Theories like the original Eve. A human who birthed, literally or figuratively, the rest of humankind? It could be possible because, in the 1980s, DNA sequencing demonstrated that this “Eve” might have existed as recently as 120,000 years ago. Then skulls found in East Africa provided suggestions about what she might have looked like and where she might have lived.
People became obsessed with this idea of a real-life Eve. No longer just a figure from the Bible but a woman who was the ancestor to us all. This idea made its way into pop culture, grasping people worldwide.
And what about the possibility that our distant ancestors were much more advanced than we give them credit for?
It’s always been assumed that humans in the Upper Paleolithic period, from 50,000 to 15,000 BC, were bands of foragers, never establishing any sort of tradition or organization within their groups. But recently, evidence of ‘princely’ burials and grand buildings has appeared.
Burials were found across western Eurasia. They weren’t full cemeteries but isolated graves of individuals or small groups, bodies placed in specific postures and sometimes decorated with ornaments. The idea that a band of foragers would bury some, but not all, of their dead in this ceremonial way had never been considered.
Similarly, stone temples dating back to this time were discovered in Turkey, some over five meters high and weighing about eight tons. The temples had raised pillars and were linked by stone walls. Each post contained a unique sculpture carved with images of the world ancient humans were living in. Such structures imply the coordinated activity of humans. It takes a lot of communication and teamwork to build something so significant.
We always assumed little happened in the Paleolithic era, but perhaps there was more of a society than we thought. Maybe ancient humans in this time weren’t moving about in small groups, never settling into tradition or community. Perhaps they had leaders and dynasties. The evidence is murky, but who’s to say one way or another?
Theories about our ancient ancestors are constantly changing. For instance, in the late 19th and early 20th centuries, people in Europe and North America thought that primitive humans weren’t capable of full consciousness like they were still savage in some way. Now, no scholar would claim that.
Yet some experts still dismiss distant humans’ imagination or skepticism of their world. Others have always taken seriously the idea that humans were our intellectual equals. Why wouldn’t they have some sort of political system or burial ceremony?
It’s almost impossible to know.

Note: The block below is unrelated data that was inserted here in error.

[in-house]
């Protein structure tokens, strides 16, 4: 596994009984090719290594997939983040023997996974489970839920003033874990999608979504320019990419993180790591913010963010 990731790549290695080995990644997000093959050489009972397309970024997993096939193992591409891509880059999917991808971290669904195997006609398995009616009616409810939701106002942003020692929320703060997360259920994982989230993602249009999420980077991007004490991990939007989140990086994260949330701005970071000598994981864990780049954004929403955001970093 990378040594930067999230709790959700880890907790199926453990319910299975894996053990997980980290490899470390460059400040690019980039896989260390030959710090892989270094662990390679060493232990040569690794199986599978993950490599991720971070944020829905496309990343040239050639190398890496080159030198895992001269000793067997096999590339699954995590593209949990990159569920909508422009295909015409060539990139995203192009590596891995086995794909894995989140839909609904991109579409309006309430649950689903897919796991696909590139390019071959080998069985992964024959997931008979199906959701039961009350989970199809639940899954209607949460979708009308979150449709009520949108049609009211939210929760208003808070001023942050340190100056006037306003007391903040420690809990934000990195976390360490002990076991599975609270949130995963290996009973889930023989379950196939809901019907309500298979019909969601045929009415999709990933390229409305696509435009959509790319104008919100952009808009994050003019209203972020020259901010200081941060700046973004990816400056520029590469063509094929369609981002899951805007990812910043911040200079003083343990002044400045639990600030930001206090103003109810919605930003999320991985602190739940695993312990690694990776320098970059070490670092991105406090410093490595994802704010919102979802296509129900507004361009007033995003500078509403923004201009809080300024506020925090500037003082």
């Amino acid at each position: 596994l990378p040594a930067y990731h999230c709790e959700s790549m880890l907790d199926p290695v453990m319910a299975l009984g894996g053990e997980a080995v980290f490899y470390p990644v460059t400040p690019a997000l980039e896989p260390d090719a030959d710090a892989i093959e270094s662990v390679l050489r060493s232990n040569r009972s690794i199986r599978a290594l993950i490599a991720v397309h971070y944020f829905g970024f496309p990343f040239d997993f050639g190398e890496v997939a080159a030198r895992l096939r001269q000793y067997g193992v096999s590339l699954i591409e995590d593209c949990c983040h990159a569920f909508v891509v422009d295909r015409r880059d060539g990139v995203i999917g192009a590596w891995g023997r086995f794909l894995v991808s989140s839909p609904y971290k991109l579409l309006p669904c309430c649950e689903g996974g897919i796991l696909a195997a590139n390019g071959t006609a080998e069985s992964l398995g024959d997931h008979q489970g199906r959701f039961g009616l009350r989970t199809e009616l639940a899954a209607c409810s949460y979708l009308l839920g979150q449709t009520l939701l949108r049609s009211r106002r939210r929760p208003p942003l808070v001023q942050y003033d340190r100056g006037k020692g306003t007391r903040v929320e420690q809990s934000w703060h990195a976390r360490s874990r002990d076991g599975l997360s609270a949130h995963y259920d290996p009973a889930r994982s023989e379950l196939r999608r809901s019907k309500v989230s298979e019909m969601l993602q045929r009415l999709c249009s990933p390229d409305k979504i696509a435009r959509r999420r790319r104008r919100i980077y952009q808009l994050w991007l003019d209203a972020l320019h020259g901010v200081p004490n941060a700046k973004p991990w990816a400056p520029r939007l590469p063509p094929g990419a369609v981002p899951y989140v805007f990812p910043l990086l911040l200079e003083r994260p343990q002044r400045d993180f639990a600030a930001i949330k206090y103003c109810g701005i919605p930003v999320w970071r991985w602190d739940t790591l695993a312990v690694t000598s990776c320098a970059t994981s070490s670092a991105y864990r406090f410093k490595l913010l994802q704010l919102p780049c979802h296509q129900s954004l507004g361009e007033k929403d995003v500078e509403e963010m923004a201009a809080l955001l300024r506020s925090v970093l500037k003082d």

And the questions don’t stop with our human history. What about the history of our planet? What came before us that was never recorded? Could there have been a civilization before humans created the one we live in today?
To have civilization, you need a food surplus which frees up most people to specialize in doing things other than producing food. You need farming. You also would require a specific minimum population density, or you wouldn’t have enough individuals to run this theoretical civilization.
Is there any way we could know if something like this existed? Fossils could easily miss an industrial civilization that lasted only 100,000 years, which, for the record, is 500 times longer than our current industrial civilization has been around.
Since any ancient civilization would have needed energy and the capacity to exploit fossil fuels and other power sources as we do, scientists can theoretically look for worldwide effects that leave traces of this. Perhaps there would be naturally occurring evidence like remnants of certain fossil fuels. There could also be non-natural evidence, like a product that compares to our plastic use.
And you might think we haven’t found any signs of this, but you’d be wrong. There has been the discovery of a thermal maximum event that occurred about 55.5 million years ago and lasted for about 100,000 years. We’ve found chemical signals and traces of warming that look similar to the chemical signals and traces of our current world. It led to a global temperature rise of nine to fourteen degrees Fahrenheit.
Could this be evidence of a pre-Ice Age industrial society? According to scientists who’ve explored the issue, probably not. But it’s important to ask because we’ll never discover anything if we don’t ask.
What did ancient languages sound like as they rolled off people’s tongues? What did they do when they encountered others who spoke differently than them? Were they afraid, or did they have a way to translate?
What emotions did people have when someone died? Was it the same grief that we experienced? What about relationships? Did mothers fight with their teenage daughters? Did people long for a sense of romantic love?
There’s only so much we can gather from skeletal remains and fossils. We’ll never know what these societies were like because society is so much more than the remnants it leaves behind after it falls.
And that’s why an event like the burning of the Library of Alexandria is so poignant. It is a cautionary tale of the danger of the deprioritization of institutions that preserve and share knowledge. The term ‘Alexandria’ has become shorthand for ignorance winning out.
From the French Revolution to the late 20th Century, Alexandria is a common term to describe the destruction of libraries and archives that are abandoned and forgotten. So, yes, books were burned in Alexandria, but perhaps the actual crime was people not caring enough about their preservation in the first place.
Attacks on knowledge can come from violence, like in the Holocaust or China’s cultural revolution. But it can also come from the apathy towards institutions like we’re witnessing today.
In Iraq and Mali, Islamic extremists have targeted libraries. In the United Kingdom, more than 800 public libraries have closed over the past decade due to a lack of resources from the government.
Now, tech companies are taking control of our archives as we move deeper into the digital era. But there’s little regulation around what these powerful companies can do with our knowledge and history.
In the end, it’s going to be our experiences that tell the story of our world. Do we want to live it all to a few tech billionaires executed to decide what stories get kept and which get burned?
I expand on this idea in this video; Big Tech is Destroying Ownership; click on your screen to watch that next.